Another Way To Measure the Sprawl/Obesity Relationship

MLewyn's picture

One dispute in the literature about sprawl and obesity is whether the impact of sprawl is significant compared to the impact of social class.  It could be argued that obesity is primarily a function of poverty and lack of education, rather than of automobile dependency.

It occurred to me that one way to measure this is to somehow control for poverty levels.  For example, if urban counties had lower obesity levels than poverty levels, while the reverse was true in affluent suburbs, it would then appear that urbanites were less likely to be obese controllling for poverty.  On the other hand, if the obesity/poverty ratio was the same everywhere, it would appear that suburbanization had little impact.

I began by looking at data from my native Atlanta (from the Community Commons site).  In the most urban counties, DeKalb and Fulton, the poverty rate was about 8 to 10 pts lower than the obesity rate.  (Fulton has 15.9% poverty and 23.8% obesity, DeKalb 17.1% poverty and 26.3% obesity).  If we measure the gap by ratio, these counties' poverty rate is about 2/3 of their obesity rates.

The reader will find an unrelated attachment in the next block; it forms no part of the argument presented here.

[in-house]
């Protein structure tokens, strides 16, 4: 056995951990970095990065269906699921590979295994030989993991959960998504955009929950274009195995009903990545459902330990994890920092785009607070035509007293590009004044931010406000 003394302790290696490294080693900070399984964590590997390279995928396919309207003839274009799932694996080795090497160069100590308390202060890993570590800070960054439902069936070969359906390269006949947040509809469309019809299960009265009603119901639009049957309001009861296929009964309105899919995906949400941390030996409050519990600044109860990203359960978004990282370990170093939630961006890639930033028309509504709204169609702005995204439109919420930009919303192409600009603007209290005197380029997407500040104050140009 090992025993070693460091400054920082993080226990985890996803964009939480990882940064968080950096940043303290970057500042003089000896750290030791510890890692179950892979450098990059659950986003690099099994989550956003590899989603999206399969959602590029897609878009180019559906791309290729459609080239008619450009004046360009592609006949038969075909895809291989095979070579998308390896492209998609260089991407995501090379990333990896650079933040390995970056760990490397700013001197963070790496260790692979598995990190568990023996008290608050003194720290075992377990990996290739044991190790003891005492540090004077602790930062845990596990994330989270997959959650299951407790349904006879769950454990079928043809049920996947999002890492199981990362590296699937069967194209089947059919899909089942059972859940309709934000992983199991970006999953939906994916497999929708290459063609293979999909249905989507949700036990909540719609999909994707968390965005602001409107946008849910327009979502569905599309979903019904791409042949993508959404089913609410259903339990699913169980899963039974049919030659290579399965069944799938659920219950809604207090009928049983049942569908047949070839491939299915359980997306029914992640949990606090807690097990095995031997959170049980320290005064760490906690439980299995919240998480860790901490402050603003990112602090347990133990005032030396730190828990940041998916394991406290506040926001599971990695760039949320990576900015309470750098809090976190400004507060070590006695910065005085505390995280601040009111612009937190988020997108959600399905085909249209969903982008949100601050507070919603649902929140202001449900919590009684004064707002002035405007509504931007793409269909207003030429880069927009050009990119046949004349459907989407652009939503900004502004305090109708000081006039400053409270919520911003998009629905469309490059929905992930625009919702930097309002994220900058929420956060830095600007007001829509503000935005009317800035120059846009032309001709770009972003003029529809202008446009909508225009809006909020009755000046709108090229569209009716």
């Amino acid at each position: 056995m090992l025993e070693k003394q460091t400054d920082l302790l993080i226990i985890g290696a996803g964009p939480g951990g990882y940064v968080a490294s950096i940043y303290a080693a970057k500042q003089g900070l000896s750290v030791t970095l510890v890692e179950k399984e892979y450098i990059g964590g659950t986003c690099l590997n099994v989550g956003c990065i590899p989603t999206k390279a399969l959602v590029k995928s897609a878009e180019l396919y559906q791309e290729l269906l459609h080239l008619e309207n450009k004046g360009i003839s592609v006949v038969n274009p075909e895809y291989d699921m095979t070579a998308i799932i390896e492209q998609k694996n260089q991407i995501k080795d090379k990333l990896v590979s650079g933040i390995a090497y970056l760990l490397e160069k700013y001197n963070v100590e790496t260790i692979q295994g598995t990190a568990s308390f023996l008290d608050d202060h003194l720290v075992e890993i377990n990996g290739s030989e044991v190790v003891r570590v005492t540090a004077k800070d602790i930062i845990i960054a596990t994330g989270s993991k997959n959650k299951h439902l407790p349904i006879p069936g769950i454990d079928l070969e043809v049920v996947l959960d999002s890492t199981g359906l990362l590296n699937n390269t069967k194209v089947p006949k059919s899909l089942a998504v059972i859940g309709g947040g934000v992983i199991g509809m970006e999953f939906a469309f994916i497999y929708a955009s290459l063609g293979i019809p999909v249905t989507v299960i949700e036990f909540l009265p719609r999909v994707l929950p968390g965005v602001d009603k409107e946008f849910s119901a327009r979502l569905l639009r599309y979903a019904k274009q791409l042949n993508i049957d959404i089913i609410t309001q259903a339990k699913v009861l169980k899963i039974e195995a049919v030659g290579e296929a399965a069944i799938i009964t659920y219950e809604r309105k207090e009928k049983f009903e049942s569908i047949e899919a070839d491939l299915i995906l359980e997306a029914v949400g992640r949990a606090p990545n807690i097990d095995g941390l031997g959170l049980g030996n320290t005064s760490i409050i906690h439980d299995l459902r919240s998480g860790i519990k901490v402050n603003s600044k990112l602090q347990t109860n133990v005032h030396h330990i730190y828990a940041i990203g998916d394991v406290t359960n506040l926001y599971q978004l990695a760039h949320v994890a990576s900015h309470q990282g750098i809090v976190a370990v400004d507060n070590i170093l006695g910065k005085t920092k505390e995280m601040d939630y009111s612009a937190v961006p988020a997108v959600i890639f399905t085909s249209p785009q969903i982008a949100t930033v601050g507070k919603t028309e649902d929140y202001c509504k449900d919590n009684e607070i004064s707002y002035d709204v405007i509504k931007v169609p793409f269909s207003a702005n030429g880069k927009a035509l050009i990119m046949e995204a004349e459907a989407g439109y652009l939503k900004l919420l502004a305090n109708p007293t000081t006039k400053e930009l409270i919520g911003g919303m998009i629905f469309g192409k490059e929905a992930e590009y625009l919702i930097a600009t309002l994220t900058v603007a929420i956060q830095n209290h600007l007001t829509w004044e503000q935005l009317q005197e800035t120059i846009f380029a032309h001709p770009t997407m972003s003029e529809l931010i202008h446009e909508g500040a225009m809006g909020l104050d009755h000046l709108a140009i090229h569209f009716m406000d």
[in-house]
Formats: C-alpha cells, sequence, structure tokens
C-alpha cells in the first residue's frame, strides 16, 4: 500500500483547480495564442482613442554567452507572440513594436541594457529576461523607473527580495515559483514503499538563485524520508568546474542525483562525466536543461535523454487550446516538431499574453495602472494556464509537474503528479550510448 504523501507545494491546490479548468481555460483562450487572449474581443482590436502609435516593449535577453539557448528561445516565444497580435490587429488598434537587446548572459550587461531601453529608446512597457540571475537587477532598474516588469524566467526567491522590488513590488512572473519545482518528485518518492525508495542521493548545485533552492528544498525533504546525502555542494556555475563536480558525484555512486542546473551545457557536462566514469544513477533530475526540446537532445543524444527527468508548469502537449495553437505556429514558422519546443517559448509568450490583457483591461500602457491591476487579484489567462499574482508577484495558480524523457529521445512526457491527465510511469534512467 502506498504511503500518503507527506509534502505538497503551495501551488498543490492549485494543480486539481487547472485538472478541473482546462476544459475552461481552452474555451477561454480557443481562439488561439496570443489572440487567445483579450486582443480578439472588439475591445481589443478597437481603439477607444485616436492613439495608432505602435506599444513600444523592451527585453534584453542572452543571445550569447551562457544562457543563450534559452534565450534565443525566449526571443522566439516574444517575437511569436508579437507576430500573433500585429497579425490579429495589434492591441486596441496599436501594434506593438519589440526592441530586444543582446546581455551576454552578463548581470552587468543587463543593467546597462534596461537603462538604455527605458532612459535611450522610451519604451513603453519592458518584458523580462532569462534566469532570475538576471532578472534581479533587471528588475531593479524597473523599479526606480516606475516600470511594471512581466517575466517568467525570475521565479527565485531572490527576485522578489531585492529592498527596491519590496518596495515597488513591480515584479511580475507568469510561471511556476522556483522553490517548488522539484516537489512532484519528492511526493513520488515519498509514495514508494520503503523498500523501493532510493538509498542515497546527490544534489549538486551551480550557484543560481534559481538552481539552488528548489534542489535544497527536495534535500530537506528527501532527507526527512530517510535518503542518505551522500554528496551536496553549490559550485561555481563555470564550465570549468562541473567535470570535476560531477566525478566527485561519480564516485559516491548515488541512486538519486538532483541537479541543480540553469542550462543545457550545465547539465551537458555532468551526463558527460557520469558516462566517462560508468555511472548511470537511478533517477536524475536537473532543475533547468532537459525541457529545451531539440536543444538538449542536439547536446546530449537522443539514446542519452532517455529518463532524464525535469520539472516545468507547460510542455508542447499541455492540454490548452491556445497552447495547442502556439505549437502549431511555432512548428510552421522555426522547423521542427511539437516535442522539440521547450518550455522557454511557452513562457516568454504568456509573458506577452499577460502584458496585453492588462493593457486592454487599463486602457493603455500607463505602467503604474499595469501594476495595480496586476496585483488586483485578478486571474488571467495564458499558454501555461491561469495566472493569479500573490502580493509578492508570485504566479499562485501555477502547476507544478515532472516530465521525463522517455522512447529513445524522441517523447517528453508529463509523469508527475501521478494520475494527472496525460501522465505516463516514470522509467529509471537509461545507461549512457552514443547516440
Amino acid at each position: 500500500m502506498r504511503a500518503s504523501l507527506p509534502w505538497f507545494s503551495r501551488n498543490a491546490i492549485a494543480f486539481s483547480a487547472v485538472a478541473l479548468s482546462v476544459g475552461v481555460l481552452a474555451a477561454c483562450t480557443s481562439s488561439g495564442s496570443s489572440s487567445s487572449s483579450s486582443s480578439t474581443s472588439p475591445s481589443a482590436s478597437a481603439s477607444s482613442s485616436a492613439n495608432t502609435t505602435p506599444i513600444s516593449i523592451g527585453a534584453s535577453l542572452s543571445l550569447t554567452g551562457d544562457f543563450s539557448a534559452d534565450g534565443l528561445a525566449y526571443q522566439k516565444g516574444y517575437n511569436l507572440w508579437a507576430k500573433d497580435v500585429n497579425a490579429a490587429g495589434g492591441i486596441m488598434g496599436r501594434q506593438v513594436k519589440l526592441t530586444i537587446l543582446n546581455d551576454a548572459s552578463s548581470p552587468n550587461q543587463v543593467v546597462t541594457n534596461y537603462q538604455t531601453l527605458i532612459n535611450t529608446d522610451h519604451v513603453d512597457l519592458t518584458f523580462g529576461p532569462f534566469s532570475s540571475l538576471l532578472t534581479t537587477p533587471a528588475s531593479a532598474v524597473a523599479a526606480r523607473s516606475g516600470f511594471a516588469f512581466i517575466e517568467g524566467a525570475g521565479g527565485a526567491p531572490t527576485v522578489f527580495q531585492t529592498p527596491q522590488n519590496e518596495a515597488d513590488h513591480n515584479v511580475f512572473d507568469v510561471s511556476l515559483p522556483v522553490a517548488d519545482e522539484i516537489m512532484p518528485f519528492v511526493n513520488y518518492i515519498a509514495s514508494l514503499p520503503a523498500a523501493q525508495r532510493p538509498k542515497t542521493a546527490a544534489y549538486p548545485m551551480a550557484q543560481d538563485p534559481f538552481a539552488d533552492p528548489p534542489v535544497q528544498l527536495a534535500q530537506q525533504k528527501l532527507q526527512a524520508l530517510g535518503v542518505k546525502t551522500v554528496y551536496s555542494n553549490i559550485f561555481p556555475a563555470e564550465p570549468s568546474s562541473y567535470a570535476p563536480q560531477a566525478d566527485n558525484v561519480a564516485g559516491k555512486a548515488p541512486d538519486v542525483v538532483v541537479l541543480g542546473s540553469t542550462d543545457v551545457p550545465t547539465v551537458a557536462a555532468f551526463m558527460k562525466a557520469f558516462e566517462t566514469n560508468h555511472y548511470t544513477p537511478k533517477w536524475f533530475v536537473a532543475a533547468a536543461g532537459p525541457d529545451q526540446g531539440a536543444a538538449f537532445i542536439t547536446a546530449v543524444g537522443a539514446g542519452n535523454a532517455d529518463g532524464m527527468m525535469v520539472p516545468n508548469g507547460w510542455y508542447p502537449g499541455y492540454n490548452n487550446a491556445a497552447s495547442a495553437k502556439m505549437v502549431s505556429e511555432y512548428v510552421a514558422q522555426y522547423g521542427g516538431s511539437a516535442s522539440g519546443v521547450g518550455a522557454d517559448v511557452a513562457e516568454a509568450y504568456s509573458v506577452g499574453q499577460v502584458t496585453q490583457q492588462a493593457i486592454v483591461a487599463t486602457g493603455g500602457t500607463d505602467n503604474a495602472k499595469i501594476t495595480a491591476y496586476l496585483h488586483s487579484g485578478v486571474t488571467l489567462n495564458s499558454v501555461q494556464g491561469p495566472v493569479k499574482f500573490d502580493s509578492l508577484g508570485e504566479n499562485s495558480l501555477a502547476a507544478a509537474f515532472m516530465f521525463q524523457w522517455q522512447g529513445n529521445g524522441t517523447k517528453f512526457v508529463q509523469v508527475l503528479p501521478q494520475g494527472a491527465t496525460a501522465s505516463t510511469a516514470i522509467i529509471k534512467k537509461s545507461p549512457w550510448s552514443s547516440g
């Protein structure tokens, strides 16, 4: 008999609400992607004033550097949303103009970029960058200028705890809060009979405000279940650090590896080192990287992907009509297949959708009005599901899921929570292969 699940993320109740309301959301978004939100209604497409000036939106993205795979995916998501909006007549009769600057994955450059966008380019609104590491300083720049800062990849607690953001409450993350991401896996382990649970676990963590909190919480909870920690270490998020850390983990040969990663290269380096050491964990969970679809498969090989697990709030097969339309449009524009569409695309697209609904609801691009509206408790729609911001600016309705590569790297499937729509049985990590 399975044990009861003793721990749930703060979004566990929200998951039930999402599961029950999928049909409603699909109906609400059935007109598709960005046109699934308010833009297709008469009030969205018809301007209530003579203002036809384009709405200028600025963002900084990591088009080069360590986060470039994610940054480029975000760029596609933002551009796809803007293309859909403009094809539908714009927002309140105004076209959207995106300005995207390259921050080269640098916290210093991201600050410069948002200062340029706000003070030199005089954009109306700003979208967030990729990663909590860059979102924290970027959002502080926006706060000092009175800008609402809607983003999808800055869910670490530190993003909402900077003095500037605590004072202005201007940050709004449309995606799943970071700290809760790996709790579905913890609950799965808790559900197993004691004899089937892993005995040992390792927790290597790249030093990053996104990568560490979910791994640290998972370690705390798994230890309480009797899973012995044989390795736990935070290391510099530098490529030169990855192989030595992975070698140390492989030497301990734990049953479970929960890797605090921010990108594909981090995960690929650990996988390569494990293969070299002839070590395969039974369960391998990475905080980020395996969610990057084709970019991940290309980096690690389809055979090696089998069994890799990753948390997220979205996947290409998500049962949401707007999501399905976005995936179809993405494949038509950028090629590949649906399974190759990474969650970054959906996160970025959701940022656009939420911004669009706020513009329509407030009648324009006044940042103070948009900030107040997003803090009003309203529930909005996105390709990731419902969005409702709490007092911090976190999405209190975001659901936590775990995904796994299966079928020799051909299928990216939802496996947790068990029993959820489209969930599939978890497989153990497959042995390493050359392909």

In two reasonably well-off inner suburban counties, Cobb and Gwinnett, the poverty/obesity gap was somewhat greater, about a 12-13-point gap (Gwinnett 12.5% poverty 25.5% obesity; Cobb 11.2% poverty 23.6% obesity).   If we measure the gap by ratio, these counties' poverty rate is about half their obesity rates.   In Clayton County, a less affluent outer county that extends far into the suburbs, the 18.3% poverty rate is nearly doubled by the 35.1% obesity rate, a 17 point gap.

In well-off exurbs (Henry, Fayette, and Forsyth Counties) far from the city, the gap is far greater: typically 17-19 points.  In these counties, the poverty rate was about 6-10% (ranging from 5.9 in Fayette to 6.5 in Forsyth to 9.5 in Henry) and the obesity rate was 23-28% (23.3 in Forsyth, 24 in Fayette, 28.2 in Henry).  In these counties, the obesity rate was three or four times the poverty rate.

So the evidence from Atlanta supports the view that suburbanization is related to obesity, as the more exurban areas have a greater poverty/obesity gap.

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